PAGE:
Every woman who ever put on any kind of facial makeup, hair replacements, lipstick, painted finger or toe nails, used perfumes, wore earrings, wigs, even tattoos, have the Afrikan women of the ancient Nile Valley to praise. Before there were any other civilizations on the planet, these women were gracing themselves with elaborate eye shadow, skin enhancers and hair styles that were unmatched anywhere else. They established the standard for beauty that exists even to the present time. Most women, in any culture, have no clue of the origin of their morning ritual of, putting on my face.
These ancient Afrikan women also established the foundation for the science of chemistry; through the work they established using various chemicals. The land called Kemet (Egypt), was originally called Chem, interpreted by many as the black land.
Looking at conceivably the most used item in putting on the face, is eye makeup. Miriam Stead, in her book Egyptian Life, enlightens us on this issue. Eye makeup was probably the most characteristic of the Egyptian cosmetics. The most popular colors were green and black. The green was originally made from malachite, an oxide of copper. In the Old Kingdom it was applied liberally from the eyebrow to the base of the nose. In the Middle Kingdom, green eye paint continued to be used for the brows and the corners of the eyes, but by the New Kingdom it had been superseded by black. Black eye paint, kohl, was usually made of a sulfide of lead called galena. Its use continued to the Coptic period. By that time, soot was the basis for the black pigment. Both malachite and galena were ground on a palette with either gum and/or water to make a paste. Round-ended sticks made of wood, bronze, haematite, obsidian or glass were used to apply the eye make-up.
According to Sir John Gardner Wilkinson in his book, A Popular Account of the Ancient Egyptians, he states, Red ochre mixed with fat or gum resin was thought to be used a lipstick or face paint. Mixtures of chalk and oil were possibly used as cleansing creams. Henna was used as hair dye and is still in use today.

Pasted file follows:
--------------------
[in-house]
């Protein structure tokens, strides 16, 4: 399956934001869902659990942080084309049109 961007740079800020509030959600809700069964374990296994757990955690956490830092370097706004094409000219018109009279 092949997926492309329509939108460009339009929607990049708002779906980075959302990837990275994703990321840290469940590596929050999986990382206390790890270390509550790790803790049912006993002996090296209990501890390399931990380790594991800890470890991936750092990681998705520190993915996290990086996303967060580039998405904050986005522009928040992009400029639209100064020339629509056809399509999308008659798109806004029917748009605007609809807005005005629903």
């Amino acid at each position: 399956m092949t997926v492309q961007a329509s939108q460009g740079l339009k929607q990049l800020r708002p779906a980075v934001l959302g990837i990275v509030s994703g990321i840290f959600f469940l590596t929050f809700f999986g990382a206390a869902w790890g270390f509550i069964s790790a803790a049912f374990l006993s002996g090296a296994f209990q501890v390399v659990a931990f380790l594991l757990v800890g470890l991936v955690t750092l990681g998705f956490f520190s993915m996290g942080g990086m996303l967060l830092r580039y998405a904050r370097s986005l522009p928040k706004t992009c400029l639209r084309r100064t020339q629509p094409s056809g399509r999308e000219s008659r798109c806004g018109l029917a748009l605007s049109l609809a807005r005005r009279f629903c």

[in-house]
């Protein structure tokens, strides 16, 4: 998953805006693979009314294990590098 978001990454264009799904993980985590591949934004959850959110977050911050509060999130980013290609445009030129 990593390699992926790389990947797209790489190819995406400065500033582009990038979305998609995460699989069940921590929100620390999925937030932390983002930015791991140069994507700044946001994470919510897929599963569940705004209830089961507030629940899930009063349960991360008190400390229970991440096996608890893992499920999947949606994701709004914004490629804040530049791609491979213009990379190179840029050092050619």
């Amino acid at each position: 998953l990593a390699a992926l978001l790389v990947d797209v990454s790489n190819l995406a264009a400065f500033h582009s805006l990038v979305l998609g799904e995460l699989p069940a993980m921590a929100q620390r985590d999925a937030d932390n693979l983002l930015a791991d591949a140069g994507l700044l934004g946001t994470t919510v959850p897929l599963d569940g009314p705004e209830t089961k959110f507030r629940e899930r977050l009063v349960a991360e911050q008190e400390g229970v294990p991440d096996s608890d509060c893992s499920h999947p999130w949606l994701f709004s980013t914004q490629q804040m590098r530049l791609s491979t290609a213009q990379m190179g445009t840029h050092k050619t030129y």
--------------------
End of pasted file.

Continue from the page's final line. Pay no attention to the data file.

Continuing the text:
Tattooing was known and practiced. Mummies of dancers and concubines, from the Middle Kingdom, have geometric designs tattooed on their chests, shoulders and arms. In the New Kingdom, tattoos of the god Bes could be found on the thighs of dancers, musicians and servant girls.
Wilkinson continues on the subject of wigs. Wigs were curled or sometimes made with a succession of plaits. Only queens or noble ladies could wear wigs of long hair separated into three parts, the so-called goddress. However, they were worn by commoners in later times. During the Old and Middle Kingdom, there were basically two kinds of wig styles; wigs made of short or long hair. The former was made of small curls arranged in horizontal lines lapping over each other resembling roof tiles. The forehead was partially visible and the ears and back of the neck were fully covered. Those small curls were either triangular or square. The hair could be cut straight across the forehead or cut rounded.
Wigs were meticulously cared for using emollients and oils made from vegetables or animal fats. Those wigs that were properly cared for lasted longer than those without proper care. Although Egyptians preferred to wear wigs and took care of them, they also did take care of their natural hair. Washing their hair regularly was a routine for Egyptians. However, it is not known how frequently Egyptians washed their hair. Wigs were scented with petals or piece of wood chips such as cinnamon. When wigs were not used, they were kept in special boxes on a stand or in special chests. When it was needed, it could be worn without tiresome combing. Wig boxes were found in tombs and the remnants of ancient wig factories have been located. Since it is believed that wigs were also needed for the afterlife, the dead were buried in the tombs with their wigs.
Coloring gray hair, as it is done to day, was not unknown to the ancient Afrikans. Scientific studies show that people used henna to conceal their gray hair from as early as 3400 BC. Henna is still used today.
Care of the skin was very important, particularly in the climate of the Nile Valley. Oils and ointments were used from various plants. During the time of Rameses III, workers considered them part of their wages.
Though there has been considerable discussion on the Afrikan origin of civilization, not much has been mentioned about ancient Afrikan women and their contribution to cosmetics, chemistry or fashion. Every woman, every morning, when standing in front of a mirror, enhancing her looks through various means, should say a simple, Thank You, acknowledging those women in the Nile Valley, who created a practice, to make you look even more beautiful.
– Dr. Kwakus class, Afrikan World Civilizations (Part II), is conducted on Friday evenings, 7-9 p.m. at Kaos Studios in Leimert Park. For details go to: www.drkwaku.com.